- Start with culturally-relevant literature. Pick books that feature main characters that provide your students with the mirrors they crave (and deserve!). Look for stories that counteract stereotypes and support students to build a positive sense of self, giving them the chance to see themselves as deserving of a whole story about them, their struggles, and their accomplishments. One particularly relevant read right now is Kwame Alexander’s The Crossover, a novel-in-verse that explores timely themes (family, health, loss, grief, and resilience) when two young men discover that their father’s “Basketball Rules of Life” provide them with powerful strategies for coping with an unexpected crisis.
- Select accessible reading formats. Think about how you’ll get this content into your students’ hands--there are so many accessible options right now! Some incredible authors are reading their works aloud, for free, on social media (Elizabeth Acevedo, RJ Palacio, and Kwame Alexander to name just a few). You’re also welcome to read these books aloud to your students (as long as you’re not doing so for commerce!). Many audiobooks and ebooks are either free or have been drastically reduced in price, making them much easier to access. If digital options aren’t the right fit for your students, you can always make hard copies of books available for students to pick up alongside free/reduced meals.
- Create intentional tasks. Focusing on the social and emotional themes in the texts you’ve selected transforms great stories into concrete SEL skill-building opportunities. Books have the power to help young people practice self-awareness, consider a variety of coping skills, and empathize with others, even across differences. Teach students to connect what they’ve read to their own lives, experiences, and identities: in discussion and reflective writing, prompt students to think about the story in relationship to their own. How can what they are reading help them better understand their experiences? Did any characters or plot lines remind them of their own lives? Have they felt any of the things the characters in the book feel?
- Adapt your instructional methods to meet the needs of all learners. Think about the most vulnerable young people you serve: how can you support them to access a meaningful learning experience from home? Be flexible and adaptable in creating accessible opportunities for them to share their reflections about what they are reading. Whether you’re able to bring students together online for synchronous class discussions, moderate their engagement with the text asynchronously through digital tools, or connect with them individually over the phone in the absence of internet connectivity, relevant reading is a powerful resource for helping students better understand themselves and others during a moment when this is so needed.
Now is the time to unite social/emotional learning, cultural relevance, and academic instruction--at scale--for all young people. We have an unprecedented opportunity to build something new for our students, and they are counting on us. Let’s do it together!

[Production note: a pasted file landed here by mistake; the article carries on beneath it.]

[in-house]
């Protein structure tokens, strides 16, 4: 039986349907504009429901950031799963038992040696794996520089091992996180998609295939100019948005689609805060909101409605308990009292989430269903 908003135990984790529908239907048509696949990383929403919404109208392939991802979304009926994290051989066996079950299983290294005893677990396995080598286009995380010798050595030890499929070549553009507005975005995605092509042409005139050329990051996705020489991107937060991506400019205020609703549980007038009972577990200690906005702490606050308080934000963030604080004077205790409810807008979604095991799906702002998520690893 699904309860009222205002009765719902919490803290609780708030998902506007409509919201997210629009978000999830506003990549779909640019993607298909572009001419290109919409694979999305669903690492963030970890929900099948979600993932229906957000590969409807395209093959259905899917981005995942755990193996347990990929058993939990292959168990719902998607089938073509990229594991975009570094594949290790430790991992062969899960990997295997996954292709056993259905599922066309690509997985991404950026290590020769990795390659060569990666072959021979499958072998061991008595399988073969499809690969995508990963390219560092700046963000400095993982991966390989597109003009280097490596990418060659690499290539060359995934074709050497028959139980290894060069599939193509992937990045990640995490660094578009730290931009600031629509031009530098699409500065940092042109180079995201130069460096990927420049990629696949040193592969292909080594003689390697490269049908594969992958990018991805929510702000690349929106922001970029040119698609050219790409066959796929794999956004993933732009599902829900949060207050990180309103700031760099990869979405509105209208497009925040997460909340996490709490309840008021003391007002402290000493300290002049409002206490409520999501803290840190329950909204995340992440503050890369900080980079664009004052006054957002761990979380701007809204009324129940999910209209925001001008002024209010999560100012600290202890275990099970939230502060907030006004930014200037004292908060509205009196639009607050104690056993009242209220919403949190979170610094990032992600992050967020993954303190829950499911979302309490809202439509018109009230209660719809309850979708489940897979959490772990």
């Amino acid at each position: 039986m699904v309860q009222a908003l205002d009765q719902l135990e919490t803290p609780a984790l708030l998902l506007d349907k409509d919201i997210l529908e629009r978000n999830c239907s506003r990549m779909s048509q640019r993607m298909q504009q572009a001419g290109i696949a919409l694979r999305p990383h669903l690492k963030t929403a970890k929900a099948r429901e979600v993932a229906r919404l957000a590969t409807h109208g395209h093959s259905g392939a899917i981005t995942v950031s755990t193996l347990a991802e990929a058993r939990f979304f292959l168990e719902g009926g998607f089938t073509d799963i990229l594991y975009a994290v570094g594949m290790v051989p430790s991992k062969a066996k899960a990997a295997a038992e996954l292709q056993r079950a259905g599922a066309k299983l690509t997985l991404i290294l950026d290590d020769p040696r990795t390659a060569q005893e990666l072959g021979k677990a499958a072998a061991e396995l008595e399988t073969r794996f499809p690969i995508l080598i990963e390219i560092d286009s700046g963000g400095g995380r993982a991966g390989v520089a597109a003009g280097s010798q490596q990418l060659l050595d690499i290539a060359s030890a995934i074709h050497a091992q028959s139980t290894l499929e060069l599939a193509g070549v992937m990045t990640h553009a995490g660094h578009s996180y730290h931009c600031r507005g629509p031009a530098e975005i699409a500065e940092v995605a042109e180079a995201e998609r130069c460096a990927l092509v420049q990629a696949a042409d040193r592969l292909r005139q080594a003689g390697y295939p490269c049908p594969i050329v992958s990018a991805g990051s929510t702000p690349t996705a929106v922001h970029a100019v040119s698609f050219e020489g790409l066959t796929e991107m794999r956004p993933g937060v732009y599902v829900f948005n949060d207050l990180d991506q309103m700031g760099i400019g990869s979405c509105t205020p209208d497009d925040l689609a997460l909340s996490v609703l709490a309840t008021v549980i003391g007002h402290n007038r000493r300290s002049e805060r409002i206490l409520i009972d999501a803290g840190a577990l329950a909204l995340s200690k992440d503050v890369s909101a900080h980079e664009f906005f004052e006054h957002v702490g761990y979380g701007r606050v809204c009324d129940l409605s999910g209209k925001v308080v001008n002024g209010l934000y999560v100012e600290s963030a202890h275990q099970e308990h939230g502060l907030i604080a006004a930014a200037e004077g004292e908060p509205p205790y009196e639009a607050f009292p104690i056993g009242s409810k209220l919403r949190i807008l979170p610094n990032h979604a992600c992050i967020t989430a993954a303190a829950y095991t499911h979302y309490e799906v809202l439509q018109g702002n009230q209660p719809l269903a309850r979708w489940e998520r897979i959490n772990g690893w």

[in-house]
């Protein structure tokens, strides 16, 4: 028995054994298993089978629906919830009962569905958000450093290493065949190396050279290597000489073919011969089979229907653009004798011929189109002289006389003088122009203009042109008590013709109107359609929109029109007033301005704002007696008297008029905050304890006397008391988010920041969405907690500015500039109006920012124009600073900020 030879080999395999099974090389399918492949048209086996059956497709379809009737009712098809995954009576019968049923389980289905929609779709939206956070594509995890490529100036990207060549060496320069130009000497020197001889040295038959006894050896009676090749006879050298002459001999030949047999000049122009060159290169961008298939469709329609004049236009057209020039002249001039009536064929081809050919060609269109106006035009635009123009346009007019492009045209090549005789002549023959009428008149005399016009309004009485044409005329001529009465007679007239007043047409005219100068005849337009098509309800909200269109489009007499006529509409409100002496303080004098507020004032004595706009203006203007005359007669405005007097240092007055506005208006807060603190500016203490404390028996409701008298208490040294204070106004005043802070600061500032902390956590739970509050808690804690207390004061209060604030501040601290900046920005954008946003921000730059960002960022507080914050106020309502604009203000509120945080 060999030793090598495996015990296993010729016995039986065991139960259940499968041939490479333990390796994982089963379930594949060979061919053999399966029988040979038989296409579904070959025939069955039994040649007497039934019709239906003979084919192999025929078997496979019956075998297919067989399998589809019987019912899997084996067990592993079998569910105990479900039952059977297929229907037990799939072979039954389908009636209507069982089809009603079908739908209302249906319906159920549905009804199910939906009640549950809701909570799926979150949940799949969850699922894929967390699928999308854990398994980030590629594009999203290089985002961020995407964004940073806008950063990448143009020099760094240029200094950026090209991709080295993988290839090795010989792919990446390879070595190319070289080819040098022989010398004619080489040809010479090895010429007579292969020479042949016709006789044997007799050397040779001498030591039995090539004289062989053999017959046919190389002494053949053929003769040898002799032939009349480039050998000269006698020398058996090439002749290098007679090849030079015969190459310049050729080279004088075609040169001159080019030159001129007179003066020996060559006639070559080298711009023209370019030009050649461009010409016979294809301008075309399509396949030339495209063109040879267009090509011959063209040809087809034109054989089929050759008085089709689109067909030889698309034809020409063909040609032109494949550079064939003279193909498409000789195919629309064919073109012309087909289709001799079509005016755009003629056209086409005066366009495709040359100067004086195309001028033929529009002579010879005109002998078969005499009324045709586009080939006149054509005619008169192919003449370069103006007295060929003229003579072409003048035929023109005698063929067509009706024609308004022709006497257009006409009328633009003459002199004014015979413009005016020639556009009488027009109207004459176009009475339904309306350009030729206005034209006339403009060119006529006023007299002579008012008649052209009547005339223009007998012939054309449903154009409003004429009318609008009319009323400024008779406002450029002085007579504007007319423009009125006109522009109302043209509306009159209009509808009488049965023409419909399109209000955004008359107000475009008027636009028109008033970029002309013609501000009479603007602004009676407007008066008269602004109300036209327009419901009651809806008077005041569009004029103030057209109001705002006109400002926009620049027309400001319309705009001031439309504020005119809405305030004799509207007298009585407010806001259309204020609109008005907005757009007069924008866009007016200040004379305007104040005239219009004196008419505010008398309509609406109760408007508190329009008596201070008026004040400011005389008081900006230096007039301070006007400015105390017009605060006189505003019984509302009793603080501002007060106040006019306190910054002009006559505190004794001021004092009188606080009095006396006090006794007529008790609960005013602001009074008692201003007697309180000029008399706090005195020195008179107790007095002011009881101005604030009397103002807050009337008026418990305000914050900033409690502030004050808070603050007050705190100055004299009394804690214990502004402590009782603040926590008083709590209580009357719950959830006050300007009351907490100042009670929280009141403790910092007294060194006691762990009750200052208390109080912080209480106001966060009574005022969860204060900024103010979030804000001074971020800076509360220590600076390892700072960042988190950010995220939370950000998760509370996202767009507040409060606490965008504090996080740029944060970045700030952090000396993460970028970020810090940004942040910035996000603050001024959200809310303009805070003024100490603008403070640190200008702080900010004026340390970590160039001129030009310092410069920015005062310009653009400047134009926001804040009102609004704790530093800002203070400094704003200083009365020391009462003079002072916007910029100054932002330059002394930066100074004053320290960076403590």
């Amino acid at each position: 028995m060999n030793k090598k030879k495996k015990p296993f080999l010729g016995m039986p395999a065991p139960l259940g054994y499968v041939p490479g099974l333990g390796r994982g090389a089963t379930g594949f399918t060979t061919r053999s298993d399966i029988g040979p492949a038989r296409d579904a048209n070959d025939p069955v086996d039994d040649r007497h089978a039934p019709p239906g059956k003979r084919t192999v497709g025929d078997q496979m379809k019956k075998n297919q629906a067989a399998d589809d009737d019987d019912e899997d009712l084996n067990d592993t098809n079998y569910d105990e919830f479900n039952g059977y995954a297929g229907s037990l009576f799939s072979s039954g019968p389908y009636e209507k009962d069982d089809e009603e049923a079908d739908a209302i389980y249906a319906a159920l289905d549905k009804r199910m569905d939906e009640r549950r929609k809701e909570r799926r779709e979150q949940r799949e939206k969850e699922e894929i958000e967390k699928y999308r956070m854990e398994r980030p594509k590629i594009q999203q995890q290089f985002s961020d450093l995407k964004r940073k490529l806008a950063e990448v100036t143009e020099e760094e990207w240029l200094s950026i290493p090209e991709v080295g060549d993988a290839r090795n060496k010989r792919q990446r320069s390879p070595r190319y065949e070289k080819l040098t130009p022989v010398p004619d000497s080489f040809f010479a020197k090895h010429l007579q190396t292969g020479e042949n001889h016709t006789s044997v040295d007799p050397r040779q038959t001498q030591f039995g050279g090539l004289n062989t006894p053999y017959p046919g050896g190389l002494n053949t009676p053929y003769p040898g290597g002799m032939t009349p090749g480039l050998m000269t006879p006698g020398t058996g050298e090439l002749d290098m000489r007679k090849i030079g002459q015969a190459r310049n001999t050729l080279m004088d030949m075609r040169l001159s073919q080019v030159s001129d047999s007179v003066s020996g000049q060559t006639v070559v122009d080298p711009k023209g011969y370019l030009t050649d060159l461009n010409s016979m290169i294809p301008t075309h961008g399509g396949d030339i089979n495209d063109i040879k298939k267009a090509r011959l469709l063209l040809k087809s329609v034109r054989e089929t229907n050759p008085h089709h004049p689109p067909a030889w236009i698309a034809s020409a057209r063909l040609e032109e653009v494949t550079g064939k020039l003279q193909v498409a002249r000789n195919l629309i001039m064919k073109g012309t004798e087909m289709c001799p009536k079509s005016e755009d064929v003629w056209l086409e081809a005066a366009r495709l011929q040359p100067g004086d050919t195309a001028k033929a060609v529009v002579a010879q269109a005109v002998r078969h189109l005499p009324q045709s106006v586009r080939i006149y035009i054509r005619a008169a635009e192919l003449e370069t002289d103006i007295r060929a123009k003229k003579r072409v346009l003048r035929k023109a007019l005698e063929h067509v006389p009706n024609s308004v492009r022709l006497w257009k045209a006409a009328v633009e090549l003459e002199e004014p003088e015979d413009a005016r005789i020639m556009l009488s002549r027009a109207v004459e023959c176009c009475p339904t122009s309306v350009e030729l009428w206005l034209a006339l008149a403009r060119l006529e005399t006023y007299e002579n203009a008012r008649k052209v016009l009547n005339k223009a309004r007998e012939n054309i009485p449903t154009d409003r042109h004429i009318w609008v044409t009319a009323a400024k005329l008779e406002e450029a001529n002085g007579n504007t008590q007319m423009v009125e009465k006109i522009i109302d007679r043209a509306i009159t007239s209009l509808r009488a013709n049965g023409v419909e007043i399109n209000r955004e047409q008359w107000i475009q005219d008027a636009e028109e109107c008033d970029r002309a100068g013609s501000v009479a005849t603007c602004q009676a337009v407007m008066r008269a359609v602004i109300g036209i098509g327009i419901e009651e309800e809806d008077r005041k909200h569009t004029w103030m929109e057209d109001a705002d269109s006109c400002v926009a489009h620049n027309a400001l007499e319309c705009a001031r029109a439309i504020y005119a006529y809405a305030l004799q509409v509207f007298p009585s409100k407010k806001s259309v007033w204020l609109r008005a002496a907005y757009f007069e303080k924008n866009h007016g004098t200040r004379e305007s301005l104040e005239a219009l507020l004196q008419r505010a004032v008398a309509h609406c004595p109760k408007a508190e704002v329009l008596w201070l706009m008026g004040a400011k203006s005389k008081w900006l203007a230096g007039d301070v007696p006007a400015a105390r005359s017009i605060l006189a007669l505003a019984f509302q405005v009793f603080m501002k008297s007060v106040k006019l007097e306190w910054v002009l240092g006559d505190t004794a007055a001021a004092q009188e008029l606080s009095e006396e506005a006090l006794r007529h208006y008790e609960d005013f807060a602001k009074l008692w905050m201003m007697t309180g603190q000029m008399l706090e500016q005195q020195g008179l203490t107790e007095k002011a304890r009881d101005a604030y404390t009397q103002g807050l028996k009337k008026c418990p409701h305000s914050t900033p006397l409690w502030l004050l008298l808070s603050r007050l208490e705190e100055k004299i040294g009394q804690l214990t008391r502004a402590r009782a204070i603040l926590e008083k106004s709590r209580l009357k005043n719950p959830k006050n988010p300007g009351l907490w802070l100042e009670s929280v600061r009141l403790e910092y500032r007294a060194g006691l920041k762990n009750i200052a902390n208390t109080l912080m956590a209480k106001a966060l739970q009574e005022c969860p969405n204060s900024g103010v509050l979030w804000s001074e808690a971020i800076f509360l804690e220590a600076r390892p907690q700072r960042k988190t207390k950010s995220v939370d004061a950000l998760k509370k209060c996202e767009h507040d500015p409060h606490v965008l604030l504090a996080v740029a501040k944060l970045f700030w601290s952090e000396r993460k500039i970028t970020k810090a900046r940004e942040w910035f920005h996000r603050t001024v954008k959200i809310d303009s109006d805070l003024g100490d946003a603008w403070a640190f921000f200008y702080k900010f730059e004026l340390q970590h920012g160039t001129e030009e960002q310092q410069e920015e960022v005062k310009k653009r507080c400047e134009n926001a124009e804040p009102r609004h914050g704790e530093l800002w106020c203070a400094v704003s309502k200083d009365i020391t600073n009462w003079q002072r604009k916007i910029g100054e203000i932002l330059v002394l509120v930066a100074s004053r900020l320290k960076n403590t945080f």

Learn more about Reading with Relevance, the CASEL-certified social and emotional learning curriculum for grades 2-12 that seamlessly integrates with many titles that already exist on your shelves. Reading with Relevance was co-authored by D. Lacy Asbill and Elana Metz and developed by a collective of progressive educators on a mission: to inspire relevant reading experiences, heartfelt conversations, and instructional breakthroughs in classrooms across the nation.
About the Author:
D. Lacy Asbill is the Co-Founding Director of Moving Forward Institute, a nonprofit organization that focuses on students’ emotional well being as a critical strategy for improving their academic achievement. Founded fifteen years ago in Oakland, CA, the organization has taught more than ten thousand of the most underserved youth in their community, and trained over five hundred young adults to serve as a new generation of educational leaders. Lacy’s proudest professional accomplishment is her role in authoring Reading with Relevance: a literacy program that guides students and teachers through the process of reading relevant, culturally diverse, socially and emotionally rich literature. Now, Lacy is on a mission: sharing and scaling the program she’s built for (and with!) her students, to inspire relevant reading experiences, heartfelt conversations, and instructional breakthroughs in classrooms across the nation.
About Open Up Resources:
Open Up Resources is a 501c3 that exists to increase equity in education by making the highest quality curriculum freely accessible to educators and providing implementation supports to the broadest number of teachers, empowering them to effectively and sustainably improve student outcomes in pre-K-12 English Language Arts and Mathematics. To learn more about Open Up Resources' mission and work, click here.